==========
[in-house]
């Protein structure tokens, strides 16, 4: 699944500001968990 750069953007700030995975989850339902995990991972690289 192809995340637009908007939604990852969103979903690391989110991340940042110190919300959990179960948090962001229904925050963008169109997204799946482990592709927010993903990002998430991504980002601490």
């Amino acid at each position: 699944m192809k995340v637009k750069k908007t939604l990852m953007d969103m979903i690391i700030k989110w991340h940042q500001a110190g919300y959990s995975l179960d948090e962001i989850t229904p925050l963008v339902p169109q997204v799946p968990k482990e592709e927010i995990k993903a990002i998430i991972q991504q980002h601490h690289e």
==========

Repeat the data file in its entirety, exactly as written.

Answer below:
[in-house]
């Protein structure tokens, strides 16, 4: 699944500001968990 750069953007700030995975989850339902995990991972690289 192809995340637009908007939604990852969103979903690391989110991340940042110190919300959990179960948090962001229904925050963008169109997204799946482990592709927010993903990002998430991504980002601490």
């Amino acid at each position: 699944m192809k995340v637009k750069k908007t939604l990852m953007d969103m979903i690391i700030k989110w991340h940042q500001a110190g919300y959990s995975l179960d948090e962001i989850t229904p925050l963008v339902p169109q997204v799946p968990k482990e592709e927010i995990k993903a990002i998430i991972q991504q980002h601490h690289e």